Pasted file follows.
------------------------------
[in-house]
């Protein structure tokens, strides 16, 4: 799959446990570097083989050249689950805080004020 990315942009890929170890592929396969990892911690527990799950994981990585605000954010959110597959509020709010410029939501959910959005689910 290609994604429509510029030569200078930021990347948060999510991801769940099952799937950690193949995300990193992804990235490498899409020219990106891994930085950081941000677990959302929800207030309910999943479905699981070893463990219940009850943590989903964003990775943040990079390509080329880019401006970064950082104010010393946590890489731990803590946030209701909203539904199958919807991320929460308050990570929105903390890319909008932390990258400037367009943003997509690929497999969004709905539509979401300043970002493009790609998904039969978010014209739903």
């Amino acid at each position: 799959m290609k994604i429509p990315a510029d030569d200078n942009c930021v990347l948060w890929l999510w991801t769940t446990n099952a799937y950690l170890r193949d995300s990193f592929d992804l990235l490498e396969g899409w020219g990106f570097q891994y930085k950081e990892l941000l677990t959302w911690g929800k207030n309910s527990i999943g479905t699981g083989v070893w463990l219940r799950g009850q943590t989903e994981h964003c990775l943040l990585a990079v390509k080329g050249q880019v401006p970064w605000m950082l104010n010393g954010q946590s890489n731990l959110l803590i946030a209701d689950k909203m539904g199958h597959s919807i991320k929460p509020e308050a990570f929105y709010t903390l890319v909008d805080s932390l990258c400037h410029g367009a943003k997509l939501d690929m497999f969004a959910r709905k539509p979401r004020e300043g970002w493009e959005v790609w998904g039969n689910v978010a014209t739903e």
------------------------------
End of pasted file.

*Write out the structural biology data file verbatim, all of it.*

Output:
[in-house]
């Protein structure tokens, strides 16, 4: 799959446990570097083989050249689950805080004020 990315942009890929170890592929396969990892911690527990799950994981990585605000954010959110597959509020709010410029939501959910959005689910 290609994604429509510029030569200078930021990347948060999510991801769940099952799937950690193949995300990193992804990235490498899409020219990106891994930085950081941000677990959302929800207030309910999943479905699981070893463990219940009850943590989903964003990775943040990079390509080329880019401006970064950082104010010393946590890489731990803590946030209701909203539904199958919807991320929460308050990570929105903390890319909008932390990258400037367009943003997509690929497999969004709905539509979401300043970002493009790609998904039969978010014209739903």
């Amino acid at each position: 799959m290609k994604i429509p990315a510029d030569d200078n942009c930021v990347l948060w890929l999510w991801t769940t446990n099952a799937y950690l170890r193949d995300s990193f592929d992804l990235l490498e396969g899409w020219g990106f570097q891994y930085k950081e990892l941000l677990t959302w911690g929800k207030n309910s527990i999943g479905t699981g083989v070893w463990l219940r799950g009850q943590t989903e994981h964003c990775l943040l990585a990079v390509k080329g050249q880019v401006p970064w605000m950082l104010n010393g954010q946590s890489n731990l959110l803590i946030a209701d689950k909203m539904g199958h597959s919807i991320k929460p509020e308050a990570f929105y709010t903390l890319v909008d805080s932390l990258c400037h410029g367009a943003k997509l939501d690929m497999f969004a959910r709905k539509p979401r004020e300043g970002w493009e959005v790609w998904g039969n689910v978010a014209t739903e």